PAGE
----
US Navy and Coast Guard Operate in East China Sea to Show the Flag
In a further effort to show the flag in the East China Sea and support of Taiwan, the U.S. Navy and Coast Guard staged a series of routine exercises in the area. The U.S. Navy emphasized that its vessel was operating in international waters following international law but made sure to highlight the transits and exercises in the area to send a clear message to China.
The Arleigh Burke-class guided-missile destroyer USS Kidd accompanied by the U.S. Coast Guard National Security Cutter Munro conducted routine Taiwan Strait transits on August 27, the U.S. Navy announced. “The ships' lawful transit through the Taiwan Strait demonstrates the U.S. commitment to a free and open Indo-Pacific,” the Navy said releasing pictures of the transit.
Earlier in the week, the Coast Guard Cutter Munro participated in a two-day deployment with Japan Coast Guard for what was called a routine training exercise. The Munro, a 418-foot national security cutter, departed its homeport of Alameda for a months-long deployment to the Western Pacific. Operating under the tactical control of U.S. 7th Fleet
“Partnering with like-minded maritime forces to cross train and expand multi-nation expertise in search and rescue, maritime environmental protection and maritime law enforcement allows our nations to promote regional stability, confront malign activities and threats, and uphold the international rules-based-order underpinning our shared security and prosperity,” said Vice Adm. Michael F. McAllister, commander U.S. Coast Guard Pacific Area.
During the exercise, the Munro operated in the East China Sea. She was joined by the Japan Coast Guard ship Aso for the training exercise. Before that, the Munro conducted a port visit in Sasebo, Japan. The exercise included crew exchanges, two-ship communication, formation, maneuvering, and navigation exercises, They also conducted joint and cooperative maritime presence drills, maritime law enforcement training and exercises, and several variations of large ship and small boat operations.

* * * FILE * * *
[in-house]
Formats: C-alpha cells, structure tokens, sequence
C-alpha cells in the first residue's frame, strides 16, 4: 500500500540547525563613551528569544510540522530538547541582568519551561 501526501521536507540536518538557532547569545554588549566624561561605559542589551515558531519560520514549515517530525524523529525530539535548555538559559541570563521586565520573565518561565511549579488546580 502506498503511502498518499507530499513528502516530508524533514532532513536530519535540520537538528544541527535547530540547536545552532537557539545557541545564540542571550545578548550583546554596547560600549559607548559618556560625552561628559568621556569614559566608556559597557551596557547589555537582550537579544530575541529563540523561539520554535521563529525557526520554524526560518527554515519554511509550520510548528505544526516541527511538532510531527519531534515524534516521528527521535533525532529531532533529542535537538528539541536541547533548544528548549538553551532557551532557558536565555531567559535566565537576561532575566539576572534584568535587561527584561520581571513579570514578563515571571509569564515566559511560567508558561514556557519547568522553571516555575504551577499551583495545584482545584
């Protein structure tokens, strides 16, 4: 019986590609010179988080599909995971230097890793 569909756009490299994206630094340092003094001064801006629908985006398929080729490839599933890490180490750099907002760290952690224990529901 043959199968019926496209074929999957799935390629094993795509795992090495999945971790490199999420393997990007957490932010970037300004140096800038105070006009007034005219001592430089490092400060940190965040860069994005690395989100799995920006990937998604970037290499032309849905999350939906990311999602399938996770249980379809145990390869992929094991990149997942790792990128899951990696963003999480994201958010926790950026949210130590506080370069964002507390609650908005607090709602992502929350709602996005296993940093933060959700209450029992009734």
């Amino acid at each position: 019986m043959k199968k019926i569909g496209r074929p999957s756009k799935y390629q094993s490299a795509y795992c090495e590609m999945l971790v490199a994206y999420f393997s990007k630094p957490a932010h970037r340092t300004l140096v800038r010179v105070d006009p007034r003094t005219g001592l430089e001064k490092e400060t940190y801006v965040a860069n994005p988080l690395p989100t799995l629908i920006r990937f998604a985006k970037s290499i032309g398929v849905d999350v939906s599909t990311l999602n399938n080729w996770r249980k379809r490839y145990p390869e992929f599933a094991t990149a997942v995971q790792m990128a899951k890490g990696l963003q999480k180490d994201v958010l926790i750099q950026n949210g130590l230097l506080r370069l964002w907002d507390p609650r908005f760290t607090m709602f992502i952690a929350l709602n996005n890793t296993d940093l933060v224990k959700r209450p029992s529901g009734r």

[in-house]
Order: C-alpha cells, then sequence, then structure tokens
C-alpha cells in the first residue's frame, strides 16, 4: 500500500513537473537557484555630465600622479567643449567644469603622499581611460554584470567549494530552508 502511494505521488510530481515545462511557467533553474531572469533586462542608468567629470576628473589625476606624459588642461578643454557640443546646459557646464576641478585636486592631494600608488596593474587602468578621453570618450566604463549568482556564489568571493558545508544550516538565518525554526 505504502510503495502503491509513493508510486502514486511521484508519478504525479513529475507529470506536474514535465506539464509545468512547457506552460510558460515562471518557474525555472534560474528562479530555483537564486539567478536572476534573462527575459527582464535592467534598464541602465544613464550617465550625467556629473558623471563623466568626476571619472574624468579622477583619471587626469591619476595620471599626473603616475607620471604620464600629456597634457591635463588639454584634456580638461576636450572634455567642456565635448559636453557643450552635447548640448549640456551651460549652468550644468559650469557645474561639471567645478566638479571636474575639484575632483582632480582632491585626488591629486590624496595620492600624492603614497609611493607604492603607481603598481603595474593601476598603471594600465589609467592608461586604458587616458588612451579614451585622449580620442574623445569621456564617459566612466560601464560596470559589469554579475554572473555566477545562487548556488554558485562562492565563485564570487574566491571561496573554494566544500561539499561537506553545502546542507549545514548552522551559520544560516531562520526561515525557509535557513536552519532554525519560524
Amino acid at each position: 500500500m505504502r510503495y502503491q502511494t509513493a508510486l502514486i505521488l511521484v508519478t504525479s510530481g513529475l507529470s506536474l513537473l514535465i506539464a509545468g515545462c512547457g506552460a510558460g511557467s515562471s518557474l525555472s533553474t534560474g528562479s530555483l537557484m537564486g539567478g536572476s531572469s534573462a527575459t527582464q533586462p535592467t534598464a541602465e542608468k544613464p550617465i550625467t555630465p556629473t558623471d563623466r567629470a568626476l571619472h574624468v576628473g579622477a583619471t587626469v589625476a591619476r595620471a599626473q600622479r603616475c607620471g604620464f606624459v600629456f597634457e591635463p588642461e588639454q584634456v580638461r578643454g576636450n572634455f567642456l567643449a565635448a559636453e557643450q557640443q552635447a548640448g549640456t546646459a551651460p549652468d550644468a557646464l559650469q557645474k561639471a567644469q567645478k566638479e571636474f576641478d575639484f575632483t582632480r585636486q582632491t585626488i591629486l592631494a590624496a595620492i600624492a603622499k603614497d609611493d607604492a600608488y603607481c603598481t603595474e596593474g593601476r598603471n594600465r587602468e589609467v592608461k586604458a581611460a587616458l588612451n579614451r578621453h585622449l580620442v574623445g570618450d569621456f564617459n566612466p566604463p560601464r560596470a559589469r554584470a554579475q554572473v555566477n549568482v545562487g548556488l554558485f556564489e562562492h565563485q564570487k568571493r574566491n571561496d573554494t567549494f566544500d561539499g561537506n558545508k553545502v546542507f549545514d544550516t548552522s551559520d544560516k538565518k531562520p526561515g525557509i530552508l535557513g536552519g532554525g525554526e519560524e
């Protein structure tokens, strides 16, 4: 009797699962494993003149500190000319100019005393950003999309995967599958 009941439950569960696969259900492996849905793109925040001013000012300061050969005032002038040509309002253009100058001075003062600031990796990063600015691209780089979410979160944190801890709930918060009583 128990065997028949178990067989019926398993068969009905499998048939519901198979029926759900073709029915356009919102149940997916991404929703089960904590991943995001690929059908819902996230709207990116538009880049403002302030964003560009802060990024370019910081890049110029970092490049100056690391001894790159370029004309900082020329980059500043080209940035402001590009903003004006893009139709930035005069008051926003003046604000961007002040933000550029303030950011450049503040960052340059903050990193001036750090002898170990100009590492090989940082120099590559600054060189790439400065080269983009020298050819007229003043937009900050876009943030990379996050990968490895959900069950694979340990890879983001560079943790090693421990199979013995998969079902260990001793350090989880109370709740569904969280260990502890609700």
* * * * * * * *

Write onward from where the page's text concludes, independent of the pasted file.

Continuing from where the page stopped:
“These at-sea engagements with one of our longest-standing partners in the Indo-Pacific region provided excellent opportunities for our crews to train together and learn from each other, further strengthening our alliances and maritime partnerships,” said Munro‘s Commanding Officer Capt. Blake Novak. “Conducting operations and exercises leverages our strong and trusted relationships while expanding our regional security cooperation initiatives and bolstering collaboration in the Indo-Pacific.”
The U.S. Coast Guard routinely deploys its cutters, boats, aircraft, and deployable specialized forces on exercises worldwide. Earlier this year, USCG vessels operated in the Persian Gulf. The Coast Guard in June also conducted search and rescue training together with the Japan Coast Guard near Honolulu before teaming up to search for a missing free diver off Kauai, Hawaii. Earlier this year, the U.S. Coast Guard Cutter Kimball and Japan Coast Guard Ship Akitsushima conducted drills together near the Ogasawara Islands of Japan alongside helicopters and unmanned aerial vehicles to practice interdicting simulated foreign vessels operating illegally inside Japanese waters.
USCG Munro and Japan Coast Guard Patrol Vessel Large Aso transit together in formation during a maritime engagement in the East China Sea (US Coast Guard photos)